Putin set to meet Saudi and Russian businessmen

President Vladimir Putin on Monday met with Saudi and Russian businessmen seeking to explore investment opportunities and strengthen ties between the two countries, a day after the Russian leader and King Abdullah discussed regional tensions including Iraq and the Palestinian crisis.

Putin's visit to this traditional U.S. ally comes as Saudi Arabia is opening up to other countries, particularly in Asia. Russia, the world's second-largest oil exporter behind Saudi Arabia, represents a potential ally with considerable political clout as a member of the U.N. Security Council and the so-called Quartet of Middle East peace mediators.

The U.S. is the main supplier of weapons to the oil-rich kingdom, but relations have been strained since the Sept. 11, 2001 attacks and Saudi Arabia may be looking to Russia to diversify its military suppliers.

Relations between Russian and the U.S. also have been stressed by disagreements over an array of international issues including U.S. criticism of Russia's record on democracy under Putin.

Before his arrival to Saudi Arabia, Putin leveled his harshest criticism yet of the former Cold War foe, saying it had "overstepped its national borders in every way" and is fostering a new global arms race." U.S. Secretary Robert Gates responded Sunday by saying "one Cold War is enough" and that he would go to Moscow to try to reduce tensions.

During their meeting, Abdullah told Putin the highest-level official to visit Saudi Arabia from Moscow that Saudi-Russian ties are "solid."

"I see in ... Putin a statesman and a man of peace and fairness," Abdullah said, according to official Saudi Press Agency. "That's why the kingdom of Saudi Arabia extends a hand of friendship to Russia."

Putin is set to meet with almost 200 Saudi and Russian businessmen at a Riyadh hotel before he leaves the kingdom and heads to Qatar in his first visit to that Gulf country.

Saudi businessmen have been looking to do business in countries other than the United States because of the difficulty in getting visas following the Sept. 11 attacks. The hijackings were carried out by 19 Arabs, including 15 Saudi.

Turki al-Rasheed, a Saudi who chairs an agricultural company which is one of the top 100 companies in the kingdom, said he was open to any investment Russia can offer.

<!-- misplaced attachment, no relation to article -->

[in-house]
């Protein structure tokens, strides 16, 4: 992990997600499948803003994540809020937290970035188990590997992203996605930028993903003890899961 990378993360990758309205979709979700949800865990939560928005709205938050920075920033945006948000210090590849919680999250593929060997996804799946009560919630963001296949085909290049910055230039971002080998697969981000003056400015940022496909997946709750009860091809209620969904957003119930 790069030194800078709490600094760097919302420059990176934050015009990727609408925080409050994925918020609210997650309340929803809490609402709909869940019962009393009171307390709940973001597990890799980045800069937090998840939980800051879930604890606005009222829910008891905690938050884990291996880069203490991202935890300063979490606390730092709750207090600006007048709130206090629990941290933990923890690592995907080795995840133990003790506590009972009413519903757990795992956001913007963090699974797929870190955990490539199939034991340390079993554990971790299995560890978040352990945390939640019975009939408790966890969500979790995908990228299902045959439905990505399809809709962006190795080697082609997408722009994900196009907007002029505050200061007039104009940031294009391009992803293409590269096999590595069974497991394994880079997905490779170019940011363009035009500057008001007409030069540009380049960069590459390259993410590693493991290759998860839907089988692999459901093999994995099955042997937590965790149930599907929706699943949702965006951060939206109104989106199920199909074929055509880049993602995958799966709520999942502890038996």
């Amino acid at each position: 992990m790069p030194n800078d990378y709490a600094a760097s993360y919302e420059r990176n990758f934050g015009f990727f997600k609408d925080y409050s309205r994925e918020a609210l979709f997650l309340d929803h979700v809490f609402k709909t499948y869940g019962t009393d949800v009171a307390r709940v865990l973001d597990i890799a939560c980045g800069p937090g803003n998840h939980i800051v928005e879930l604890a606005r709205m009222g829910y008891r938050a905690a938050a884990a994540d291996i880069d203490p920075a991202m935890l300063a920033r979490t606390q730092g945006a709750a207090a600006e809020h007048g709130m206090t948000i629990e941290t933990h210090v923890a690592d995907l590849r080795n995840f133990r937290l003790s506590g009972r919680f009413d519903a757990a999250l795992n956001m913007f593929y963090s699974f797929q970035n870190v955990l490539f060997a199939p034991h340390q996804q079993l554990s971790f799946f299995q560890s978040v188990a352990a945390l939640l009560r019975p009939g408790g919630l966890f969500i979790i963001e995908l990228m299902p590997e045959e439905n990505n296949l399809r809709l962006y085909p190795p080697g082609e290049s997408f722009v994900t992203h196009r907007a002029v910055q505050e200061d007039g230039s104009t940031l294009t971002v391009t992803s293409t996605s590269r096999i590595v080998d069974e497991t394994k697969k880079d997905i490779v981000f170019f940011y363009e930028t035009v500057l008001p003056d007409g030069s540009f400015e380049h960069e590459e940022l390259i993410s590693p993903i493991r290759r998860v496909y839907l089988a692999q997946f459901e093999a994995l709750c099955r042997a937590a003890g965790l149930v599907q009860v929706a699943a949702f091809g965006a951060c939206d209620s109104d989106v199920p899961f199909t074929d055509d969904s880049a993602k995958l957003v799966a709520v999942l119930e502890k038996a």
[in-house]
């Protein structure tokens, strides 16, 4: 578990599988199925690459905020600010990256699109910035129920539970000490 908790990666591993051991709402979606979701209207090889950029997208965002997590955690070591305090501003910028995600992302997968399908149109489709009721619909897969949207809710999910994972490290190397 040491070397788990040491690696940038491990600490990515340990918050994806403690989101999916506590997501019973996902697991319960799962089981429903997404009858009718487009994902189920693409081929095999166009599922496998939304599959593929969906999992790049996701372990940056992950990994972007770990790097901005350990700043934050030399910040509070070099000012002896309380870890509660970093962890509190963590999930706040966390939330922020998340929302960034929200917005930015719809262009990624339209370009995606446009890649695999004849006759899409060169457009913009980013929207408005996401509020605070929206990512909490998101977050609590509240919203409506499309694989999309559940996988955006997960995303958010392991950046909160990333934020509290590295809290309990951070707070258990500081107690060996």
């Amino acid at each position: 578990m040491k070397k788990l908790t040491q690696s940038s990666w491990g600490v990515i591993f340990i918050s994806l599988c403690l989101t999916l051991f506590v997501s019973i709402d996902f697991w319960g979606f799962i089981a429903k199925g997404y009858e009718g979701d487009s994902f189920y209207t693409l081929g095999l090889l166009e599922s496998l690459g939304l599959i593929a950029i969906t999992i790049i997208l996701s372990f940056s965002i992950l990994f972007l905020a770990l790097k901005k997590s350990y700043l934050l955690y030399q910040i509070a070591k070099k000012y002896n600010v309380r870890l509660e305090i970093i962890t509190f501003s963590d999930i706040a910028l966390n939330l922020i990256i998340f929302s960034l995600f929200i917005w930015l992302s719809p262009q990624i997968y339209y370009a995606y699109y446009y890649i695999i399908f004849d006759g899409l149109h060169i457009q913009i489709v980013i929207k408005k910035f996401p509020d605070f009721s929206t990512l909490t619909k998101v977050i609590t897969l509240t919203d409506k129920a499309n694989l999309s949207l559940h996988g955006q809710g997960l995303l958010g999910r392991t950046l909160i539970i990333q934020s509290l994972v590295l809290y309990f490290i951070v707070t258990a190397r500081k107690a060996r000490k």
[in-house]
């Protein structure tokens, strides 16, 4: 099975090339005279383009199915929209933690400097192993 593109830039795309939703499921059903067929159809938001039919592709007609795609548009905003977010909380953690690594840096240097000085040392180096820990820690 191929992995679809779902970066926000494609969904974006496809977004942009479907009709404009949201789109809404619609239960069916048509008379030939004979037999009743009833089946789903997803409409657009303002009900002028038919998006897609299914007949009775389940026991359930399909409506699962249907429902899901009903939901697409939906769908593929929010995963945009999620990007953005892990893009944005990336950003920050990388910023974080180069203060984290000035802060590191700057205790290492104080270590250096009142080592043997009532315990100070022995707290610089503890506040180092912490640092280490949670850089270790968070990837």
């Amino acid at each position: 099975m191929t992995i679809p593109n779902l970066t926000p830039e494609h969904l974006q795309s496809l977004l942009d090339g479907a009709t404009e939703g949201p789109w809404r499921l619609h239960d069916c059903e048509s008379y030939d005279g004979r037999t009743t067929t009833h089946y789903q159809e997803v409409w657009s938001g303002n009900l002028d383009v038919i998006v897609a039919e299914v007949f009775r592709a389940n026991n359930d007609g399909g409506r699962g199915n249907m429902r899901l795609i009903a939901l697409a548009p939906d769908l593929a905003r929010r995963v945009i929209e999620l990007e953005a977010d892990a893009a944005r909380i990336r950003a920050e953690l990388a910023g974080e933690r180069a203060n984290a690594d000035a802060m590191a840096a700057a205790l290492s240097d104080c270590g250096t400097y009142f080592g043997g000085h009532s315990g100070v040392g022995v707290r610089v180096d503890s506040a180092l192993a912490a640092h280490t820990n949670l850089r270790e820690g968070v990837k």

"We cannot depend only on the West, and especially on the United States," al-Rasheed told The Associated Press.

"When I go as a businessman to the USA, I have to prove first I am not a criminal," al-Rasheed said. "While in a place like China I'm treated like a king."

Saudi Arabia and Moscow had full diplomatic relations until 1938, when dictator Josef Stalin closed his embassy in Saudi Arabia to save money. Several attempts to re-establish ties during the 1980s faltered over what Saudi Arabia called the Soviet Union's "belligerent attitude" toward its Muslim population. Muslims make up about 20 million of Russia's 145 million population.

In September 1990, the Soviet Union and the kingdom restored diplomatic relations at the height of tensions in the Gulf resulting from Iraq's August 1990 invasion and occupation of Kuwait. A U.S.-led coalition evicted the Iraqi army, ending a seven-month occupation, reports AP.

In September 2003, Abdullah, then crown prince, went to Moscow, becoming the most senior Saudi official to visit Russia since then-Prince Faisal, who later became king, visited in 1932.

During Abdullah's trip, Russian and Saudi energy ministers signed an intergovernmental agreement on cooperation in the oil and gas industry. The agreement also envisaged joint ventures in oil and gas exploration and scientific research.

In 2004, Saudi Arabia awarded Lukoil Holdings, Russia's biggest integrated oil company, the rights to explore and produce natural gas in an area known as "Zone A," located near Ghawar, the world's largest oil field.

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